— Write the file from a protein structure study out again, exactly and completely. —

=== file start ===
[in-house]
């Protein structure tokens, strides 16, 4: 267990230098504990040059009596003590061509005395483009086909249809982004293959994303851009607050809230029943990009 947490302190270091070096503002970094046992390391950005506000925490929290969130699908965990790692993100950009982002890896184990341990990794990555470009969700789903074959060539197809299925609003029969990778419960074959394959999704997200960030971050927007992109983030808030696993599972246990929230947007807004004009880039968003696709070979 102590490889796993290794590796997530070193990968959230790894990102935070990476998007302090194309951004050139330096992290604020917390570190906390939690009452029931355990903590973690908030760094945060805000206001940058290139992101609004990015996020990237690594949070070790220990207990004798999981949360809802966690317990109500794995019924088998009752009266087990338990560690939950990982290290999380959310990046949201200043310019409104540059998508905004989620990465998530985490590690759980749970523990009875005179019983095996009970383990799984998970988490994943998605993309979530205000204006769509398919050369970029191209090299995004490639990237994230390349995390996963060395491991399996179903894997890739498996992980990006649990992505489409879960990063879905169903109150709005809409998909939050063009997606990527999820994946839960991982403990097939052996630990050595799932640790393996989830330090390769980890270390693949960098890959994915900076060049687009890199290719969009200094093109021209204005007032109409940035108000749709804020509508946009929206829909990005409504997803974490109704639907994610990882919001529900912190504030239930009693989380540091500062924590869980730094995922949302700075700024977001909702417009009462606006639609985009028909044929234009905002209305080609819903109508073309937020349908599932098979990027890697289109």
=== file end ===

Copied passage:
[in-house]
């Protein structure tokens, strides 16, 4: 267990230098504990040059009596003590061509005395483009086909249809982004293959994303851009607050809230029943990009 947490302190270091070096503002970094046992390391950005506000925490929290969130699908965990790692993100950009982002890896184990341990990794990555470009969700789903074959060539197809299925609003029969990778419960074959394959999704997200960030971050927007992109983030808030696993599972246990929230947007807004004009880039968003696709070979 102590490889796993290794590796997530070193990968959230790894990102935070990476998007302090194309951004050139330096992290604020917390570190906390939690009452029931355990903590973690908030760094945060805000206001940058290139992101609004990015996020990237690594949070070790220990207990004798999981949360809802966690317990109500794995019924088998009752009266087990338990560690939950990982290290999380959310990046949201200043310019409104540059998508905004989620990465998530985490590690759980749970523990009875005179019983095996009970383990799984998970988490994943998605993309979530205000204006769509398919050369970029191209090299995004490639990237994230390349995390996963060395491991399996179903894997890739498996992980990006649990992505489409879960990063879905169903109150709005809409998909939050063009997606990527999820994946839960991982403990097939052996630990050595799932640790393996989830330090390769980890270390693949960098890959994915900076060049687009890199290719969009200094093109021209204005007032109409940035108000749709804020509508946009929206829909990005409504997803974490109704639907994610990882919001529900912190504030239930009693989380540091500062924590869980730094995922949302700075700024977001909702417009009462606006639609985009028909044929234009905002209305080609819903109508073309937020349908599932098979990027890697289109």